Whenever we are thinking about the application and suitability of anonymised recruitment, we should probably remember that it was just as much a product of necessity as it was of desire. While there are thankfully very few people who stand in opposition to the goal of a diverse and inclusive workforce, historically, this has proved hard to achieve. To play devil’s advocate for a moment, though, is there really any need for it in a modern workplace? Surely there is no room for anything but an unbiased, balanced selection process when it comes to recruitment? So, do we still need to consider anonymised recruitment processes or do the cons of using them now outweigh the underlying good intentions? 

Just to clarify terms, anonymised recruitment is the process whereby applicant information is anonymised to avoid anything that could result in specific pre-knowledge of the candidate. While this seems relatively easy to achieve, there are some grey areas. Clearly, there is no need for gender, race, age, religion, culture, and so forth to be a consideration in any job application. Removing these items and anything that indicates them, names being the obvious one, means that candidate selection can be based solely on appropriateness for the role. However, it isn’t always that simple, and there are some downsides to anonymisation that need to be considered. 

The pros of anonymised recruitment

Without doubt, we should start with the most positive aspect of anonymised recruitment and one of the core reasons for its existence. It removes pre-judgement, and that means there is no opportunity for conscious or unconscious bias when selecting candidates. This should result in the erosion of notable inequalities and hegemonies. Gender bias in particular industries and the white male bias, for example. Removing any pre-knowledge of the candidates will also inevitably lead to a skill-based initial selection that should encourage a more diverse workforce.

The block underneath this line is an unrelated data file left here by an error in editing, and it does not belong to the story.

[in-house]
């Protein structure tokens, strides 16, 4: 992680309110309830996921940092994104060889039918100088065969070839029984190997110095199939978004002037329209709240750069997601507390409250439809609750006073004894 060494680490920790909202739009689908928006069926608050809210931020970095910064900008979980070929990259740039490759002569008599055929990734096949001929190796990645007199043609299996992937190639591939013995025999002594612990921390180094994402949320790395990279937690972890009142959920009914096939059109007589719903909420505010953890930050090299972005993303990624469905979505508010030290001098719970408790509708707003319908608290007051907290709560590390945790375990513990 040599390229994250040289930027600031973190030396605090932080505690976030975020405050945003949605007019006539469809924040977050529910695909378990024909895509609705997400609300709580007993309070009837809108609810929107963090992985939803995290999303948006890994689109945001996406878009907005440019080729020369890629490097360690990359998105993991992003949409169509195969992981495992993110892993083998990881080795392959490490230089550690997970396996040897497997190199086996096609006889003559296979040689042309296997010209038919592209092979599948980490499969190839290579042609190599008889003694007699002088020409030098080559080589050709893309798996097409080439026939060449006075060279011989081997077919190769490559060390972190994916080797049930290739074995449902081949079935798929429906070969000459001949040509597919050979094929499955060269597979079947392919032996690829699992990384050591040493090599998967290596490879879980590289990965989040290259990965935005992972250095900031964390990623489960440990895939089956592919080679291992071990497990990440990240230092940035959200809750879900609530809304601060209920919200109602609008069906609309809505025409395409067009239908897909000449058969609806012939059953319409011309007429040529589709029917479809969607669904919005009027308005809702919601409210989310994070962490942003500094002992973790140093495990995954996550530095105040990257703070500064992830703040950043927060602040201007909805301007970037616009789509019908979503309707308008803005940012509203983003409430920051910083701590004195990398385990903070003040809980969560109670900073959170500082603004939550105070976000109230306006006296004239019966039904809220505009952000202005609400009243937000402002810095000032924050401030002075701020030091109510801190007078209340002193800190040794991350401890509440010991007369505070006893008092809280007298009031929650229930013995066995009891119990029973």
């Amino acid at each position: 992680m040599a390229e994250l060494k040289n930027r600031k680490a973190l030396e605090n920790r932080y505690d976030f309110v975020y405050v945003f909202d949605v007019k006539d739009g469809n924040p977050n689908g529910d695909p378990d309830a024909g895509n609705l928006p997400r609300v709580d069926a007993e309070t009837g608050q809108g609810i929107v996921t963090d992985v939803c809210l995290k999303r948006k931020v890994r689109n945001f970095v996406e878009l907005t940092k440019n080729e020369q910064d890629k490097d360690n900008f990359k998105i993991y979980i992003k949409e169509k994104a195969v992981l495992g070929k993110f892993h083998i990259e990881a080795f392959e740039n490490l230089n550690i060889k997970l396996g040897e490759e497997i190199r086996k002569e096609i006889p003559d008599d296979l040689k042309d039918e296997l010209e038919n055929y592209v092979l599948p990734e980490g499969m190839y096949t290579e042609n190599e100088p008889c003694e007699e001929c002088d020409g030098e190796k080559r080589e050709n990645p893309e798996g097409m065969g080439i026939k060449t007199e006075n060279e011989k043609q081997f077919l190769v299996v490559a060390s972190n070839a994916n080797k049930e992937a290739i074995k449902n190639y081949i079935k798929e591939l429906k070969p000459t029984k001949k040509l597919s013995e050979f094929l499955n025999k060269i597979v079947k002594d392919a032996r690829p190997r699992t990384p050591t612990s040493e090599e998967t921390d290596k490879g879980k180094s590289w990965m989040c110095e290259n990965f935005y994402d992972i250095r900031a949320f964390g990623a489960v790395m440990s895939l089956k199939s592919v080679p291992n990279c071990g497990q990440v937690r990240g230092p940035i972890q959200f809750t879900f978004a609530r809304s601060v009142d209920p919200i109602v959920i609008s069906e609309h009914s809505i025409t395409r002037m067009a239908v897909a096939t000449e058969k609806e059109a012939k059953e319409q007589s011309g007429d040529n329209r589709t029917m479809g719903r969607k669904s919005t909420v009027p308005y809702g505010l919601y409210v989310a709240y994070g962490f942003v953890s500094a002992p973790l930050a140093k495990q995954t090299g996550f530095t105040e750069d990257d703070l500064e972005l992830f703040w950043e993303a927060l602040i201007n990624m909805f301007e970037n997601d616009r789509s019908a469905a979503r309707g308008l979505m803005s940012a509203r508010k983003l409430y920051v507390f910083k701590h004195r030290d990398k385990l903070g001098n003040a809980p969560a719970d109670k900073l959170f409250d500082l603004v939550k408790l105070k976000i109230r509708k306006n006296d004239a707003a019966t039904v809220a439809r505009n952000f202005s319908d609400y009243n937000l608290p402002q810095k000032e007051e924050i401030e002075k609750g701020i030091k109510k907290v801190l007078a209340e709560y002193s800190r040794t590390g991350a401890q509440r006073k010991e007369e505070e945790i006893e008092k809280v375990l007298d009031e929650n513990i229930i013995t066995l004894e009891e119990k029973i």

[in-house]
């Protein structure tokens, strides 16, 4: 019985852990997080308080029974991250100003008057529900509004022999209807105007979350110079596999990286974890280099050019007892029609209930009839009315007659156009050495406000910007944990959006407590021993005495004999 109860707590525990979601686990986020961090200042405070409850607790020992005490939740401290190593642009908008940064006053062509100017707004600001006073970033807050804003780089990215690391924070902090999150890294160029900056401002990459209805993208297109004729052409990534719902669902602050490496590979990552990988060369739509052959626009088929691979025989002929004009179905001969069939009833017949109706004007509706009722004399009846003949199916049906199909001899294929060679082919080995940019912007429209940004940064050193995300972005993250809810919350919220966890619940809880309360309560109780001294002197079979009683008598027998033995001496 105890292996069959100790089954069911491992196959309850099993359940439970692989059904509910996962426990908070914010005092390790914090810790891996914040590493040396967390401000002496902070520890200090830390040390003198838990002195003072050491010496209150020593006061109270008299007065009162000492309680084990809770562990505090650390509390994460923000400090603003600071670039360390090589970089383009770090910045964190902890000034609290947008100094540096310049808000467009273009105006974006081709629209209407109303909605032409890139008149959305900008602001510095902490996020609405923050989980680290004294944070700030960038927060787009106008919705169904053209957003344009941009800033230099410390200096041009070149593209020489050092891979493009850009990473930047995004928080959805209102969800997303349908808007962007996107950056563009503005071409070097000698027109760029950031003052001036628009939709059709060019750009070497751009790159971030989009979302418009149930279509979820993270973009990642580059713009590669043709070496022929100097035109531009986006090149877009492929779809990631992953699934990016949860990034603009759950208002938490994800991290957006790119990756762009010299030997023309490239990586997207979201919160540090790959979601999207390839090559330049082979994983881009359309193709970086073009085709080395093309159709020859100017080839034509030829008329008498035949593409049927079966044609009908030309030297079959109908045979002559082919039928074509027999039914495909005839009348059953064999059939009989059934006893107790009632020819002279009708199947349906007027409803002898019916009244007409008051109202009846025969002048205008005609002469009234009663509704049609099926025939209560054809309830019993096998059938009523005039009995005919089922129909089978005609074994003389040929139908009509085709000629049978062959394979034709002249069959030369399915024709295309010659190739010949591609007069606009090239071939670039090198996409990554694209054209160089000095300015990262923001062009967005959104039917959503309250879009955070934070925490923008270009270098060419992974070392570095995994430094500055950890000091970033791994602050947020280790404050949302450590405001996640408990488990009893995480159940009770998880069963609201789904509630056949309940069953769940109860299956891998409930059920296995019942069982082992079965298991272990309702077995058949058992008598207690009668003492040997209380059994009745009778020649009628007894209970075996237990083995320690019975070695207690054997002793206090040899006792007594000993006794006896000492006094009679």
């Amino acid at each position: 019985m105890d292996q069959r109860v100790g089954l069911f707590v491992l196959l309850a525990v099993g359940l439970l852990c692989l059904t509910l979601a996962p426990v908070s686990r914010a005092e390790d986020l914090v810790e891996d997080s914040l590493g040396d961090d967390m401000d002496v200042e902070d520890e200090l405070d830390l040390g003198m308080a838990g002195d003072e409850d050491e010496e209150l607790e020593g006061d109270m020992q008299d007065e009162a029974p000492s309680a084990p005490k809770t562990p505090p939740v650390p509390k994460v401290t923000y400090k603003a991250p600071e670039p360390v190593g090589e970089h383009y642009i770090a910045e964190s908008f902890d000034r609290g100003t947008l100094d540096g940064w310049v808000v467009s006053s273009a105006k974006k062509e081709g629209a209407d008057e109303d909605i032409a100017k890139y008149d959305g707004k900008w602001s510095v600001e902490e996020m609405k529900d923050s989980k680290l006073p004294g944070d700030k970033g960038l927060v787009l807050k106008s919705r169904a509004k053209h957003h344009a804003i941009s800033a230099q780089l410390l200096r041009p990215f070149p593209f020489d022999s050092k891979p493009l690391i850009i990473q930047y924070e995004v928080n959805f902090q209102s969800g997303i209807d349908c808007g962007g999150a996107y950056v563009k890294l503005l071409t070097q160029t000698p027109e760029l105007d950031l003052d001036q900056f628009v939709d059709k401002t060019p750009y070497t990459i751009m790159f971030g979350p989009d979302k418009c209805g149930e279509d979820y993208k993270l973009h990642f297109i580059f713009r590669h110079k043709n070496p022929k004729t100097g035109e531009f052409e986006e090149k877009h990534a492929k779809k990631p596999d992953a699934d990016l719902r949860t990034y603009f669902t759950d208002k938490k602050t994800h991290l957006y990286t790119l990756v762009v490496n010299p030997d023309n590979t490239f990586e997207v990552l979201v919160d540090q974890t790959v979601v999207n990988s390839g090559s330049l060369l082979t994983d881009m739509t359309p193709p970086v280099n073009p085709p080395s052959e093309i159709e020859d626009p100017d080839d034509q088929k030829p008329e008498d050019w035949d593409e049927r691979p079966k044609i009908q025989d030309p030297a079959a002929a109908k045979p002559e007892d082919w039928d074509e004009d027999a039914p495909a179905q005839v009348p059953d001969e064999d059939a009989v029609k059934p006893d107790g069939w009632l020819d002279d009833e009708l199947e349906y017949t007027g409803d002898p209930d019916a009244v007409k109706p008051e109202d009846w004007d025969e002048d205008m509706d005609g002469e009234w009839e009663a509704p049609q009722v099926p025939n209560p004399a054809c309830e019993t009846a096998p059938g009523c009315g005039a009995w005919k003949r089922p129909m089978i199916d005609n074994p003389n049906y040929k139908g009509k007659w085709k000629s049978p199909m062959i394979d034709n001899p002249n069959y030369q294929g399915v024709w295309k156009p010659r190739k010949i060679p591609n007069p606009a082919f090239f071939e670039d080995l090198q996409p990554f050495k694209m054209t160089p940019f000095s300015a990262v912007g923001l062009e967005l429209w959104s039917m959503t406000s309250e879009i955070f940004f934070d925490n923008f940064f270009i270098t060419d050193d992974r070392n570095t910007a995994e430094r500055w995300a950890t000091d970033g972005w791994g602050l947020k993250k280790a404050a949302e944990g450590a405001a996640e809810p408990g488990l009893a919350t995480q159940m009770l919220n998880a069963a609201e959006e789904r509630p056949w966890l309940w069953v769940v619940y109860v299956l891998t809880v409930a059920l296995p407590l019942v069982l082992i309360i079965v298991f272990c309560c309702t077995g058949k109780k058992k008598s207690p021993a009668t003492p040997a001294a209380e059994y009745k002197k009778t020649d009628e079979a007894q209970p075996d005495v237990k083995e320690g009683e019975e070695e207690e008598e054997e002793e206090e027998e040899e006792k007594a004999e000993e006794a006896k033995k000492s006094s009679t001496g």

Perhaps one of the most interesting potential effects of anonymised recruitment is that candidates from minority groups are potentially more likely to apply for jobs if they feel the employer is aware of the importance of diversity and inclusion. For businesses looking to bridge a skills gap and during the current candidate shortage, the benefits of increasing the number of applications is clear. 

 

The cons of anonymised recruitment

It all sounds very positive and admirable, and indeed from the perspective of wanting to encourage a more diverse, fair and inclusive employment policy, anonymised recruitment is a powerful tool. However, it is far from a universal panacea for the problem of bias. 

Anonymised recruitment is all about removing information that could generate bias. The issue is that this also has the potential to remove information that could help drive diversity and inform the recruitment process. Worse still in, a well meat effort to negate potential bias based on factors such as education and age, it has the potential to actually generate exclusivity. For example, if to hide information that could indicate age, you removed extensive experience from a candidate’s application, you are potentially disadvantaging them. 

If you take a step back and ask why this kind of anonymity is needed, you begin to see a wider issue. It could be argued that if you are concerned about bias in your business, then you need to be dealing with that problem rather than compensating for it. Anonymised recruitment will certainly reduce any initial bias, but if your team are resisting diversity, whether unconsciously or not, it could simply be postponing the effects. The next step will be face to face interviews and, of course, appointment, at which point the existing bias will re-assert itself. In two of the worst-case scenarios, it can result in expensive bad hires or a constant churn of employees who are never going to be fully included in the team. In both of these cases, the anonymised recruitment will have been, at best, a well-meaning attempt. 

Using anonymised recruitment effectively

Anonymised recruitment is often mistakenly used to combat a problem with culture in a company, but it is not an effective answer to that behaviour. Cultural changes are gradual but also multi-faceted and require integration. Anonymised recruitment is a wonderful tool – it can ensure that the initial contact from candidates is fair and even, and if done right, it achieves the desired goal of neutrality by default. However, as with all tools, it works best when wielded by a skilled operator who knows what it does and what it can do best. Anonymised recruitment is probably best thought of as a bandage rather than a cure. Alone it will do little to change a culture of bias, but combined with training, awareness, and a desire to promote diversity, it will work well for some job roles. 

Call us, and we can look at helping you build a more inclusive and diverse team.